What does this all have to do with Louis Armstrong? Plenty. Armstrong is the Einstein of modern music. There were other Bohrs, Feynmans and Hawkings (Ellington, Monk and Parker is the start of a pretty good list). But only one guy is at the top of the heap. That is Louis Armstrong. Miles Davis, who reportedly didn't like Armstrong because of the way the latter presented himself to white audiences, acknowledged his stature:
"You can't play anything on a horn that Louis hasn't played."
It isn't that he necessarily was a greater talent than other jazz greats. It was the talent plus the luck of being there at the right moment. The world was ready for Einstein to discover the relationship between matter and energy that would lead to quantum physics. And Armstrong was in the right place at the right time when jazz was ready to move from an ensemble to solo art form. Many can describe what he did far better than I.
It's also very interesting to note the similarities between the lives of the two men. Both were amazingly charismatic and led uniquely American lives. Both saw their breakthrough grow to be something with which they were uncomfortable: quantum mechanics and bebop. (The purest manifestation of Armstrong's breakthrough, by the way, can be listened to. It is said to be the first 13 seconds of the beautiful West End Blues.)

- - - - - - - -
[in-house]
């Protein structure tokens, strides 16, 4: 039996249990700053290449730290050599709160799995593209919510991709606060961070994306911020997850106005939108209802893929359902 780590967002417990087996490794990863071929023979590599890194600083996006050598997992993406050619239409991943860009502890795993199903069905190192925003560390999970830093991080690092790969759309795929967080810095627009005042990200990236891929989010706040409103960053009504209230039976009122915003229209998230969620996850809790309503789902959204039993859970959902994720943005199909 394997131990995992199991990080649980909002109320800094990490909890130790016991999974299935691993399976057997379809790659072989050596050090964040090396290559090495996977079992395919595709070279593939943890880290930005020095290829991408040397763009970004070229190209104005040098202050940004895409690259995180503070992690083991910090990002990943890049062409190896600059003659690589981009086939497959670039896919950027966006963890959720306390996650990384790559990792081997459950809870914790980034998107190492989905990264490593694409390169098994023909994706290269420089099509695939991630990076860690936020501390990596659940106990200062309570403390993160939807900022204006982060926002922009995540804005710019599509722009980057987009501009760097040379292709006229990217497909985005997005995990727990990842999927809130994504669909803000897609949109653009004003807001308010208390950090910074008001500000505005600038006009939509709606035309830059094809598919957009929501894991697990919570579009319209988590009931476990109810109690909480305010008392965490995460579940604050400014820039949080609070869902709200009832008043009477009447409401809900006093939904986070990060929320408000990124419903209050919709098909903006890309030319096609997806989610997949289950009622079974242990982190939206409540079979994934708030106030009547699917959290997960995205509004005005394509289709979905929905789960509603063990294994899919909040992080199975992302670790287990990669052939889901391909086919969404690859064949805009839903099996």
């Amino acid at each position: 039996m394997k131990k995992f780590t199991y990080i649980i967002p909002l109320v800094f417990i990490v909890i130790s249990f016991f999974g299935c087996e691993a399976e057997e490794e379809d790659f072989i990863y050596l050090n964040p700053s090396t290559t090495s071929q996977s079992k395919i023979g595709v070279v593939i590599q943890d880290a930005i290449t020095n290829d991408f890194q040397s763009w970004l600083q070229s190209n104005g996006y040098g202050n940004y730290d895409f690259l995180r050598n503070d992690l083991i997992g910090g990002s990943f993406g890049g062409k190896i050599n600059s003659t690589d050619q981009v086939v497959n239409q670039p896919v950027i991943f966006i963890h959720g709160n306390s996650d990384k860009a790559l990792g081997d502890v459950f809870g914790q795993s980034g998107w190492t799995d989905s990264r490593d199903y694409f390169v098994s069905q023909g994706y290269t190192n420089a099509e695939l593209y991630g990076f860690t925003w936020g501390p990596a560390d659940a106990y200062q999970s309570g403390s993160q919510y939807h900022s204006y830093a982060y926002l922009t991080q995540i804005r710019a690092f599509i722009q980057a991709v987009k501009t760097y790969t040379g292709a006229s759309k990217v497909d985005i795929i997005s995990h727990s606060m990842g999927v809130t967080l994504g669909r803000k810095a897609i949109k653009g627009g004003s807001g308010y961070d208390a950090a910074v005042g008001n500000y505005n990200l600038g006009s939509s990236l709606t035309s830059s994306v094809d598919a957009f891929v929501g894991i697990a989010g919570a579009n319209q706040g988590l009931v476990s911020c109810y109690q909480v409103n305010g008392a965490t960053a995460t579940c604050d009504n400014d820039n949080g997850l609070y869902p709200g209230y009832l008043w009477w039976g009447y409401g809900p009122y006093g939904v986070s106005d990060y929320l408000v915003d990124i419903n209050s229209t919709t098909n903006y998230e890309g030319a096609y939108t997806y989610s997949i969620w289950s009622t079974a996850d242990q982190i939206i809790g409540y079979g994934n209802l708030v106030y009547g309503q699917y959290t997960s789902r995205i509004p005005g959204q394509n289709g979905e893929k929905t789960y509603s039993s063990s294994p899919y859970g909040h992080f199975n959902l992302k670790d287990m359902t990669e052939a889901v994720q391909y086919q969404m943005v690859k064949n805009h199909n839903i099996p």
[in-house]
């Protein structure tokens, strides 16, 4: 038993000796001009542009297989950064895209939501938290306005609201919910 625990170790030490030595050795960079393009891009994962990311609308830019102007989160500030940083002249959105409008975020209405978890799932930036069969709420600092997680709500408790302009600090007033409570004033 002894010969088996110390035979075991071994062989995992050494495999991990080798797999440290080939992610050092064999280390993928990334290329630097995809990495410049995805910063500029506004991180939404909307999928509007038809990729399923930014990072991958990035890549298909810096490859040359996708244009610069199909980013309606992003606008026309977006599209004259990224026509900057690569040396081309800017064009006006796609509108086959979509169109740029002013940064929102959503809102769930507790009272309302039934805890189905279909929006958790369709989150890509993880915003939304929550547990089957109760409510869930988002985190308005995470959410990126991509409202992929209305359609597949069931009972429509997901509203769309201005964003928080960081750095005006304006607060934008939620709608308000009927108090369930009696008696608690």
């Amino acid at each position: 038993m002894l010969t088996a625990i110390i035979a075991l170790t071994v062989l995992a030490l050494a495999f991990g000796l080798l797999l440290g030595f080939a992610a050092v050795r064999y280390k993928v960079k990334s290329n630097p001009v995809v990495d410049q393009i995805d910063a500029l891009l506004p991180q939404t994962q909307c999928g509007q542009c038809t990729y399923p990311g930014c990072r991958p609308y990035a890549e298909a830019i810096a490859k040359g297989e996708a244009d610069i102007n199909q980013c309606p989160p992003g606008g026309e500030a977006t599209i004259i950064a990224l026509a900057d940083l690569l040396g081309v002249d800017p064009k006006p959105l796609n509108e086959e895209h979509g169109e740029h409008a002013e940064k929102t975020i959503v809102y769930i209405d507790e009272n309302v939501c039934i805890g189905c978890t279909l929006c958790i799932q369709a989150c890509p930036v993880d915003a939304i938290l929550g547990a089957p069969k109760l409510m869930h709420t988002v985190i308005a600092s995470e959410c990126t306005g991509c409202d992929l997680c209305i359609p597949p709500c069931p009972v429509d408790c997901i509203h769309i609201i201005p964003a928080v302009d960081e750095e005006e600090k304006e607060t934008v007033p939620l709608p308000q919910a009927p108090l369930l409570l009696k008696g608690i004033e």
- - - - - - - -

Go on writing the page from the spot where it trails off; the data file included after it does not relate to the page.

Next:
Like most geniuses, Armstrong and Einstein had their breakthroughs early in the careers and had to deal with an unrealistic expectations for decades afterwards. This was difficult for both men.
Armstrong, in some critics' eyes, stopped innovating and became a jolly reactionary fighting against the innovations he made possible. Einstein rebelled against the quantum world ("God does not play dice with the universe") and embarked on a quixotic quest for the unified field theory. (During the past year, the controversy over results that initially indicated particles moving faster than light and the discovery of the Higgs Boson -- a possible step toward a unified field theory -- prove that a world of very brilliant people still is dealing with Einstein almost 60 years after he died.) Einstein's research ended -- literally -- on his death bed.
There is one Einstein music story. He played violin in an orchestra at Princeton. He jumped in at the wrong point during one rehearsal. The conductor looked up and asked, "What's the matter, Dr. Einstein? Can't you count?"
Here Armstrong plays Hello Dolly live (probably during the Korea era) and Mack the Knife.
Cross-Posted at THE DAILY MUSIC BREAK, the site that features good music regardless of era or genre. Visit for a free daily or weekly email of links.
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